There is a lot of talk these days about “invisible braces” and for good reason. For selected cases, they work great. They can be removed to eat and to brush and floss. However, these type of “braces” do not work on many cases because of the complexity of the case. The invisible braces do not allow for fine control of tooth movement and some movements such as raising a tooth from it’s socket or doing a lot of rotation cannot be done with that method. Many adults and even some teens avoid orthodontic treatment because of the “metal mouth” stigma. For those who are not candidates for invisible braces, there is still hope to get their teeth straightened without having to wear a silver smile. Clear brackets are placed on the teeth as an alternative to the metal ones. These are made of an extremely hard, ceramic material. A metal wire still needs to be used, however, that is so thin that it is not very perceptible from a conversational distance. The ceramic brackets can be more difficult to work with and some orthodontists will charge more due to that. They can especially be problematic treatment wise when torque is placed on them and they can tend to crack due to their brittle nature. But if the only other acceptable treatment is no treatment, the clear braces are certainly a very acceptable alternative.
Once the gum tissue has been reflected away from the bone, the surgeon can drill on the bone all day without any discomfort, only vibration because there are no nerve endings in the bone. To place an implant, there must be adequate bone to hold the titanium cylinder. Now 3D x-rays are available to accurately measure the amount of bone and to avoid major structures such as nerves and sinuses. An incision is made in the gums, then the gums are pulled back to give the surgeon full visibility of bone. A hole is drilled into the bone and then the titanium implant is screwed right into the bone. The gums are sutured back into place and the implant is left under the gums undisturbed for a number of months. This allows the bone to grow directly around the implant, a process called osseointegration. Finally, once the implant site has fully healed, the implant can be uncovered and restored to a new tooth.
Metal allergies to dental materials can cause the need to change the way different conditions are treated. There are a number of metals used in dentistry: gold, silver, mercury, nickel, titanium, chromium, cobalt. Any one of these metals can cause an allergic reaction in a susceptible individual. The good news is that true metal allergies, except for nickel, are extremely rare. Gold is used in crowns, silver and mercury are used in fillings, titanium in implants, and chromium/cobalt is used in partial dentures. The main symptom of metal allergy is contact dermatitis marked by a localized redness in the area where the metal contacts the mucosal tissue. The solution to the problem is to change out the dental work to a non-metallic alternative. For crowns, there are all porcelain types that can be made. Amalgam fillings can be replaced with composite (tooth colored) filling material. A chromium/cobalt metal framework of a particular denture can be redone in all acrylic (plastic). Titanium implants can be removed and a partial denture constructed to replace teeth. Even though metal allergies are not common, they can be very aggravating if you are one the affected ones. At least there are viable alternatives for restoring and replacing teeth.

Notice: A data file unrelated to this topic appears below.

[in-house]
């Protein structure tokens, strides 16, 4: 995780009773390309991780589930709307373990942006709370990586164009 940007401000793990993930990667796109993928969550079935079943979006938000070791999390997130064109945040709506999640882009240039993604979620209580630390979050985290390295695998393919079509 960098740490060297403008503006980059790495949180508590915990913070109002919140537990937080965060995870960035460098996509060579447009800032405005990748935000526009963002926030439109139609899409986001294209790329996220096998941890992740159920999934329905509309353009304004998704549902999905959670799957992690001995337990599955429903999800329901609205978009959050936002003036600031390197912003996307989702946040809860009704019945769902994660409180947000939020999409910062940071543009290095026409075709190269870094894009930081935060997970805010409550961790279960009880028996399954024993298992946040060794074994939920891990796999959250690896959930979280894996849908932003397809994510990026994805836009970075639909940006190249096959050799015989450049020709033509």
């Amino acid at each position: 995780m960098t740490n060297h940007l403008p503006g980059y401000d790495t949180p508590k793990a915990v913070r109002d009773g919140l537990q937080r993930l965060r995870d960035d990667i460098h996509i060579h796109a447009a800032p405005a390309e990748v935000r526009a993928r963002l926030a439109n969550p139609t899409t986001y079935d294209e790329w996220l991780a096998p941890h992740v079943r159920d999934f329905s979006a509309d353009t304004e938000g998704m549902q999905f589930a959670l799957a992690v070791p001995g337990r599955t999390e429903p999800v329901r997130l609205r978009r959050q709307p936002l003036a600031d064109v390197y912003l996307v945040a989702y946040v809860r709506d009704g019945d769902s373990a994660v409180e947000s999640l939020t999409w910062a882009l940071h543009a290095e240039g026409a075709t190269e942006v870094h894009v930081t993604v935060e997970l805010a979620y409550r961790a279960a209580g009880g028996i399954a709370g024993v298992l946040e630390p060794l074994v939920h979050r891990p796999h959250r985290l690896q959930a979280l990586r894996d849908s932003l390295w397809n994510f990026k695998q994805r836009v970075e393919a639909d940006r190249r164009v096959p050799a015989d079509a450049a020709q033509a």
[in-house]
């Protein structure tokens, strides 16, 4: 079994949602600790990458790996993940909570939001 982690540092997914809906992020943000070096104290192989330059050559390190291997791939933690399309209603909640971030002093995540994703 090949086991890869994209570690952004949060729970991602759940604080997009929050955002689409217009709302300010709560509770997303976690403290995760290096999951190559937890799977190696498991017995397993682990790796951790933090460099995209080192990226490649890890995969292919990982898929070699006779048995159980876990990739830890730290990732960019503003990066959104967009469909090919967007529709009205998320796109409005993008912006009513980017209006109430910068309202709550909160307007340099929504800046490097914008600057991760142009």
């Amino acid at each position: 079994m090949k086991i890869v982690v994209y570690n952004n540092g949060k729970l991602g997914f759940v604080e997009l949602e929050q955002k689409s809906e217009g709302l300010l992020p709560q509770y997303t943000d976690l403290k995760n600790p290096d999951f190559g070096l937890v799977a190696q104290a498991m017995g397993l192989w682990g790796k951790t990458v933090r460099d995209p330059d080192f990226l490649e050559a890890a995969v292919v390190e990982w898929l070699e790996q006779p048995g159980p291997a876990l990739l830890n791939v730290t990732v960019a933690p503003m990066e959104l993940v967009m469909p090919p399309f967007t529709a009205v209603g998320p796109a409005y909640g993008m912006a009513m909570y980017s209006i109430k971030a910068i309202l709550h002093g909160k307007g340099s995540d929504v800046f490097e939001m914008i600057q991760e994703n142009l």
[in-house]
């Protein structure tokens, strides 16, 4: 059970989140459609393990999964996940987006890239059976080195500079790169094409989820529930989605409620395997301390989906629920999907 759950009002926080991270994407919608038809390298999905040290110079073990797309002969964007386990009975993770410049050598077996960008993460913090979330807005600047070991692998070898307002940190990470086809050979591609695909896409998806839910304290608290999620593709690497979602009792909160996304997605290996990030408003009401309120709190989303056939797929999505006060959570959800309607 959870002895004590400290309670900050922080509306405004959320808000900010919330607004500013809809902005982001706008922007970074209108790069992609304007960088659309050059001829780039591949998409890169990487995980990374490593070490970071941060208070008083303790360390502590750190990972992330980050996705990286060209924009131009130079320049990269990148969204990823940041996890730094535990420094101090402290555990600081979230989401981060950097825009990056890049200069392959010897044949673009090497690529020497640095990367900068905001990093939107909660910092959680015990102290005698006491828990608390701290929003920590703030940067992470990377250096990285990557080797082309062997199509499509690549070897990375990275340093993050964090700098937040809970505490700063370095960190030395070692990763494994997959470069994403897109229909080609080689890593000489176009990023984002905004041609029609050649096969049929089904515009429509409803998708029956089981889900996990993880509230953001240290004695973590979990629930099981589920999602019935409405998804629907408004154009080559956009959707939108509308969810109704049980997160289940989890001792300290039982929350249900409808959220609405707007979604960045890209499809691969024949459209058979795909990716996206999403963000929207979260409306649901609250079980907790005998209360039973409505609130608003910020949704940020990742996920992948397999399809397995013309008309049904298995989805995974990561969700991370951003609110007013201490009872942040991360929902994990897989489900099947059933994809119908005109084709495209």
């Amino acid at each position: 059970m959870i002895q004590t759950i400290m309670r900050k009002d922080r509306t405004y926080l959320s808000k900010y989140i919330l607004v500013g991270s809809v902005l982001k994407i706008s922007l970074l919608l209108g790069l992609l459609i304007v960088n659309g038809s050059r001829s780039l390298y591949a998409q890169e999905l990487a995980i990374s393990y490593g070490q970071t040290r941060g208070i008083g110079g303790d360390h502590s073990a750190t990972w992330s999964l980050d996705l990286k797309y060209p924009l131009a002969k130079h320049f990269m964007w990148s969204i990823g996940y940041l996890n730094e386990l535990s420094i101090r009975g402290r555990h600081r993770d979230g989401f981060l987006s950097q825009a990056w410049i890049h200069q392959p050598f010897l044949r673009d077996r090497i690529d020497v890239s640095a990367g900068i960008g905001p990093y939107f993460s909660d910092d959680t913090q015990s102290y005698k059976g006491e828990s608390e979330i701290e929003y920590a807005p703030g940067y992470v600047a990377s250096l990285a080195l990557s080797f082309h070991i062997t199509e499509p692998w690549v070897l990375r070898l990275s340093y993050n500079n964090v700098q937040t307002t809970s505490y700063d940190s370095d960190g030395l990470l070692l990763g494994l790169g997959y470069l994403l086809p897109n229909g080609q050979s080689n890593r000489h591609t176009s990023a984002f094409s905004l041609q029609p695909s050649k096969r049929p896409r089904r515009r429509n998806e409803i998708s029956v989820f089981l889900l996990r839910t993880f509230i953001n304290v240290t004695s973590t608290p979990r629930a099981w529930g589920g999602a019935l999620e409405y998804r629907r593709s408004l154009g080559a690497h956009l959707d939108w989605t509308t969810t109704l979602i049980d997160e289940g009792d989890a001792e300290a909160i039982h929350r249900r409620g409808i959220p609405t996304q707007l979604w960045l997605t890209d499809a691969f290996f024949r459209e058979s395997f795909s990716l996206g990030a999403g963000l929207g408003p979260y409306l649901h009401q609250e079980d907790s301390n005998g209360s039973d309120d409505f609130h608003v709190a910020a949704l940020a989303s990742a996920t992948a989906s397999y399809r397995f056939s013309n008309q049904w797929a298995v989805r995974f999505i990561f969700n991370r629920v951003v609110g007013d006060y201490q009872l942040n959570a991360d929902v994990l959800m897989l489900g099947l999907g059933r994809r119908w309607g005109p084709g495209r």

We recently added a digital x-ray system to our office. It has been a very welcome addition. With it, we bought a computer for each treatment room. We are now able to take the x-rays and blow them up to the size of the computer screen. No more squinting through a magnifying glass to search for little cavities. The images can also be rotated or enhanced. The images’s contrast can be sharpened to make previously undetected cavities jump out on the screen. With the larger images on the screen, it is much easier to explain to the patient about the need for a particular dental treatment. Although the pages are stored digitally and backed up regularly, we still print a “hard copy”. Having that copy in hand has saved us during times when the server was down. With the x-rays stored on the server, they can be viewed at the touch of a button. They can also be emailed to specialists or to insurance companies. Technology allows life to keep getting easier.
Invisible braces (such as Invisalign®) are a fantastic way to straighten one’s teeth. There is no “metal mouth” look. People can’t even tell that you are having orthodontics done. You can take the aligner out to eat so there are no restrictions of sticky or hard foods. You can also take them out to brush and floss your teeth. Oral hygiene is so much easier to do without all of the nooks and crannies to negotiate around with the brush. No more smiling with a big wad of lettuce hanging from your teeth. The process is started by making precise molds of the person’s teeth. A lab makes a 3-D computer image of the mold and a technician manipulates the teeth in tiny increments until the final result is achieved. A clear, thin, plastic aligner is contructed for every incremental step. As each aligner is worn, the teeth are slowly moved to their intended positions.
Invisible braces are not for everyone. They have a difficult time raising teeth out of the sockets, a movement called extrusion. They will also not be able to treat a tooth that is severly rotated. Teens can be treated with this method, however, all of the 2nd molars (12 year old molars) have to be fully erupted. With all of that being said, for patients who are candidates fo invisible braces, it can be an extremely satisfying experience.